It's official: The Hobbit films are not an adaptation of the book, says PhD student
WHILE cinema-goers enjoy the next instalment of the multi-million-pound blockbuster The Hobbit starring Sir Ian McKellen, a University of Bolton lecturer has examined the book versus the film as part of his studies.
Dr Chris Bateman has been researching whether the trilogy of films is an adaptation of the much-loved novel — or a prequel to the Lord of the Rings.
And he has concluded that while the new movies are prequels to Peter Jackson’s film trilogy of The Lord of the Rings, “they can’t easily” be considered an adaptation of The Hobbit.
Dr Bateman, who is in the final stages of his PhD by Publication in Game Aesthetics, said: “The new movies definitely use the material in Tolkien’s first book, but to adapt The Hobbit you have to make movies on the basis of that particular book.
“That’s not what Peter Jackson has done.
“Instead, he’s made an entirely new story that is a prequel to his own movie trilogy, using content from both The Hobbit and the appendices to The Lord of the Rings.
“This doesn’t change the fact that Tolkien’s book, The Hobbit, isn’t actually a prequel to The Lord of the Rings.”
Dr Bateman put his case in a paper entitled What Are We Playing With? Role-taking, Role-play And Story-Play With Tolkien’s Legendarium, which was accepted into the International Journal of Play and will appear in the publication early this year.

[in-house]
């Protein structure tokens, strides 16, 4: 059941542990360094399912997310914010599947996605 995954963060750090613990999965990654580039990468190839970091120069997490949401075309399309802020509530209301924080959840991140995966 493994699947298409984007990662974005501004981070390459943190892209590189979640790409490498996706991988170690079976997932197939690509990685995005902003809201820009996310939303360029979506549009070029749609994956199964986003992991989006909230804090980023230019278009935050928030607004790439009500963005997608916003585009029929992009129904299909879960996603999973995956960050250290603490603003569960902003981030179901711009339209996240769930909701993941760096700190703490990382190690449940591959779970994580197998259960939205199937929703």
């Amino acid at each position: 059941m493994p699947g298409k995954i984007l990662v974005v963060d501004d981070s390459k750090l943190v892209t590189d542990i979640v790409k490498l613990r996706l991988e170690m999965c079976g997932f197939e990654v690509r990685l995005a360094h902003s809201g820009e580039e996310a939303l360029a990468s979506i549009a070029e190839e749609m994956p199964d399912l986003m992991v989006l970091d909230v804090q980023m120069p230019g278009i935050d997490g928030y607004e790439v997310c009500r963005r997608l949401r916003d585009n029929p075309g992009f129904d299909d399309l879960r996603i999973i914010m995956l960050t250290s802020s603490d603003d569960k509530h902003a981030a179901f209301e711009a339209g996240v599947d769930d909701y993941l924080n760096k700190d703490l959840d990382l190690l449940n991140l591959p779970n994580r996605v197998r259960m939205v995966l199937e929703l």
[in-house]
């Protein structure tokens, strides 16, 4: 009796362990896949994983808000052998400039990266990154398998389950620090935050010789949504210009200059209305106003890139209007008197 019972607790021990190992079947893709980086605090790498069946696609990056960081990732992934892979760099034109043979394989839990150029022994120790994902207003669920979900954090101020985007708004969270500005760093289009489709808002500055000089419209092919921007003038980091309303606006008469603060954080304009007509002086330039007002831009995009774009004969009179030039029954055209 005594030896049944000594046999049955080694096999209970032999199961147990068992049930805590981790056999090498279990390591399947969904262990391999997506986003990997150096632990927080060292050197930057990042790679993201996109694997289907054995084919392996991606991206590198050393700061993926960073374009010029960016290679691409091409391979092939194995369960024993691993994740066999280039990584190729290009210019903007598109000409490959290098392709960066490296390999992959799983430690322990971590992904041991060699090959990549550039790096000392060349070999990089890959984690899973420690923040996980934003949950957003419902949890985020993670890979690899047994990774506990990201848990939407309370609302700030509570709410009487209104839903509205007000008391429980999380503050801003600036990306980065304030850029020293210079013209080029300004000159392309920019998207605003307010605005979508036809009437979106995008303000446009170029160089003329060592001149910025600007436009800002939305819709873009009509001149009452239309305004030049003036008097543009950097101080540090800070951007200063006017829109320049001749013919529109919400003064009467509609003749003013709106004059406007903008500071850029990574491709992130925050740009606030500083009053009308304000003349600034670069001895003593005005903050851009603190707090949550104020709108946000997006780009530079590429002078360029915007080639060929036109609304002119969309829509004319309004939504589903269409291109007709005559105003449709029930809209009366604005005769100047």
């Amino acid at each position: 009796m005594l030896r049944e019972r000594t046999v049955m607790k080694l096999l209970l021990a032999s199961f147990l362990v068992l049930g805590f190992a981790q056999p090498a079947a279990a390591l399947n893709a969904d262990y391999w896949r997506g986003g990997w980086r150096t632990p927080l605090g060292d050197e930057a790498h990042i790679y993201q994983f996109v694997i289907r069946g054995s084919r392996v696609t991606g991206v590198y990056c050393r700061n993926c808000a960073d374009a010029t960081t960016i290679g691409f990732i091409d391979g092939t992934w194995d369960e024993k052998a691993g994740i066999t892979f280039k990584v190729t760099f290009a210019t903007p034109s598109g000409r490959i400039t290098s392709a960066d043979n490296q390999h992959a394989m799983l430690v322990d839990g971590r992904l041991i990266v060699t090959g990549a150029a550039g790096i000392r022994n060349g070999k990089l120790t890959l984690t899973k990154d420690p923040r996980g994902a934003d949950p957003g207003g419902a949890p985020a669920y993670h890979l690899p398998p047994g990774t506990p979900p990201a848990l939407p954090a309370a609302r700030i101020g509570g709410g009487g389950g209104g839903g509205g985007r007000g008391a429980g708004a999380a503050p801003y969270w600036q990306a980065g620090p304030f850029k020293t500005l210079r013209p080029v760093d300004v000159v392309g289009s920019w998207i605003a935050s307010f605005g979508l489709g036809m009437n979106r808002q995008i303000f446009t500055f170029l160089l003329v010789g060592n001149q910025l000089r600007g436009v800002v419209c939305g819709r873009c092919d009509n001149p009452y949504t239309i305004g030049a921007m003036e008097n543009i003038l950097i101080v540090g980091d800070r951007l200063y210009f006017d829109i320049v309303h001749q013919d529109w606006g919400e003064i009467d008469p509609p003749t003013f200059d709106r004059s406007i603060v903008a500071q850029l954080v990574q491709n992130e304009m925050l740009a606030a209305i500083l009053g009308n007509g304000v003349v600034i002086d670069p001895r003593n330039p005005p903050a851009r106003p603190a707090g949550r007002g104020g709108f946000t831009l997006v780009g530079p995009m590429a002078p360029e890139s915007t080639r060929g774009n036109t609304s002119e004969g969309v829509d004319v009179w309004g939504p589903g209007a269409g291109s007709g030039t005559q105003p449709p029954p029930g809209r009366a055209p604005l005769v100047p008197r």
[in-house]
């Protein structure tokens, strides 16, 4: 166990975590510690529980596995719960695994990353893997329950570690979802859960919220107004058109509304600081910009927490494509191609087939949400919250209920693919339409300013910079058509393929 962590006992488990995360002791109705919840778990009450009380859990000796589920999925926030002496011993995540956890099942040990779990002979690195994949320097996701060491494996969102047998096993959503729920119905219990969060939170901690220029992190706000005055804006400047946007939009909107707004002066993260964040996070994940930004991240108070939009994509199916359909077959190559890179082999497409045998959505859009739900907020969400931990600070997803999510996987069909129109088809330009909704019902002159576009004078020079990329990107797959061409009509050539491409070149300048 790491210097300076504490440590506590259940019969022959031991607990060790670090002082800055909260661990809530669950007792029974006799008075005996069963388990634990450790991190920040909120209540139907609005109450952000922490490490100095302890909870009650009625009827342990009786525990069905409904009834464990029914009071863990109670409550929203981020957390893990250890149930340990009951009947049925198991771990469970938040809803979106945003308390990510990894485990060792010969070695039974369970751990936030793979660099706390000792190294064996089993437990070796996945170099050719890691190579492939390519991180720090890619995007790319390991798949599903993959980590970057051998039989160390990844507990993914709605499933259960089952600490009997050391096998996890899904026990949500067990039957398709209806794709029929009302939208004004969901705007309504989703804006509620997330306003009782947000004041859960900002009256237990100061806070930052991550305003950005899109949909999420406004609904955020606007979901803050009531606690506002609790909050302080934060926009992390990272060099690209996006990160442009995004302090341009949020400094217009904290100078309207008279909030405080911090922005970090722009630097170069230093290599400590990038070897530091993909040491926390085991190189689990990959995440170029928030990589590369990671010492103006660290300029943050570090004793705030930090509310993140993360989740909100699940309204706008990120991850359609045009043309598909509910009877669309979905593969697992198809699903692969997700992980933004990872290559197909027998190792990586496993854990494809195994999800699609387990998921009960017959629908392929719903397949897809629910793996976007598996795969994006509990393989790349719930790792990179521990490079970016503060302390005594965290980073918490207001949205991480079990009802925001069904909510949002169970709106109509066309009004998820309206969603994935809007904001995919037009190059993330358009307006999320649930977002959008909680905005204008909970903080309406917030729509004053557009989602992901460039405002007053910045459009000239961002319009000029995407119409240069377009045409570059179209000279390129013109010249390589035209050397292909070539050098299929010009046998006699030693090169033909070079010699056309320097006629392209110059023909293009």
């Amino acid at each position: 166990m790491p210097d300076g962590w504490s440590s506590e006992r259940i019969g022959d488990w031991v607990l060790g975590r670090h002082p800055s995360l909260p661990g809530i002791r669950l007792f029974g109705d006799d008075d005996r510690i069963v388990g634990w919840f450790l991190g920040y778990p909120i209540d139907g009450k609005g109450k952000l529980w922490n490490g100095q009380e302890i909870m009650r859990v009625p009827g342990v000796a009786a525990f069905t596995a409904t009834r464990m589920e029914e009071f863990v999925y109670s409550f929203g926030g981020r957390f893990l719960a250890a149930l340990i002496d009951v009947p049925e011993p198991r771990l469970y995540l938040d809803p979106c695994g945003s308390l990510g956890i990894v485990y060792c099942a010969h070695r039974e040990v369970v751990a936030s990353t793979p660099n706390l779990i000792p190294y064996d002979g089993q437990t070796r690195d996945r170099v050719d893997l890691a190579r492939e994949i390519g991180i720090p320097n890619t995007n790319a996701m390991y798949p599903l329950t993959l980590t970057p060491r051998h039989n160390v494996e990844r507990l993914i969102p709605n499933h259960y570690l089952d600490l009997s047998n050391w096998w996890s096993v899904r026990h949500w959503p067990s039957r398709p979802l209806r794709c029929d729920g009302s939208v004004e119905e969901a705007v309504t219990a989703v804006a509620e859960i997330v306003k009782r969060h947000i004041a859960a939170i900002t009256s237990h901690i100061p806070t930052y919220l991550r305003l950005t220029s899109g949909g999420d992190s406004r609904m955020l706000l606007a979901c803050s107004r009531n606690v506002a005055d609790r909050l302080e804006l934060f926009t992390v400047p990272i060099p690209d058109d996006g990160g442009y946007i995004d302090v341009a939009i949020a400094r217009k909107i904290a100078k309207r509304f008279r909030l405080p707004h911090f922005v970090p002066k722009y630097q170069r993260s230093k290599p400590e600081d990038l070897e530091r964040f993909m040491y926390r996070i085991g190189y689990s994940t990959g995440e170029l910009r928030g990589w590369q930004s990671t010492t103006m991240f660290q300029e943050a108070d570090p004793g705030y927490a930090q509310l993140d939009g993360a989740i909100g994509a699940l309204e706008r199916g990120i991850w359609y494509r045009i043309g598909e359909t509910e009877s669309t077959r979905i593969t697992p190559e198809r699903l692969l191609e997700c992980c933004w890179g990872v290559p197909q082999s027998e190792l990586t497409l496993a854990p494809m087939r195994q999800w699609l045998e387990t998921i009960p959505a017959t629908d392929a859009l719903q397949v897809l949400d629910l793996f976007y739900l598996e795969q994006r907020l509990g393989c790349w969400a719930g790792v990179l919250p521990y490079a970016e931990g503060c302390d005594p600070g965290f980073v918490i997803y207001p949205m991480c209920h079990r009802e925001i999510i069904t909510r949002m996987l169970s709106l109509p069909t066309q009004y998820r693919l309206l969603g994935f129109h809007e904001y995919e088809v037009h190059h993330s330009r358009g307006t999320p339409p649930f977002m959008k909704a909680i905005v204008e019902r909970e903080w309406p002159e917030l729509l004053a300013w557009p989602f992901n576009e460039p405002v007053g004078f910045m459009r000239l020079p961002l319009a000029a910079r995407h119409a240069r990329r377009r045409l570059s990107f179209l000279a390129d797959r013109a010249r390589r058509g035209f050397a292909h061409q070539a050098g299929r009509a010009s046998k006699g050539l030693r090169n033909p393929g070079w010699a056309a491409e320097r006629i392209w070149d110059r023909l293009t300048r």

Dr Bateman said: “The Lord of the Rings is a sequel to The Hobbit, but The Hobbit isn’t really a prequel to The Lord of the Rings. It reads very strangely if you approach it like that.
“On the other hand, Peter Jackson has made movies from The Hobbit that genuinely are prequels to his earlier movie trilogy, but that fact doesn’t make the book of The Hobbit a prequel to Tolkien’s epic novels.”
The paper builds on work Dr Bateman published in his book Imaginary Games (2011), which compares the way people enjoy paintings, sculpture, books and films to the way children enjoy playing with toy guns, dolls and hobby horses, and uses this to argue that all games — including video games — are art.
According to Dr Bateman, the way we relate to an artwork, whether a painting, a novel, or a film, is by a game of make-believe we play with it.
Imaginary Games is followed by The Mythology Of Evolution (2012), which looks at the role of imagination in the sciences, and Chaos Ethics (May, 2014), which explores the role that story and narrative have in grounding morality and defends the idea of “moral chaos”.
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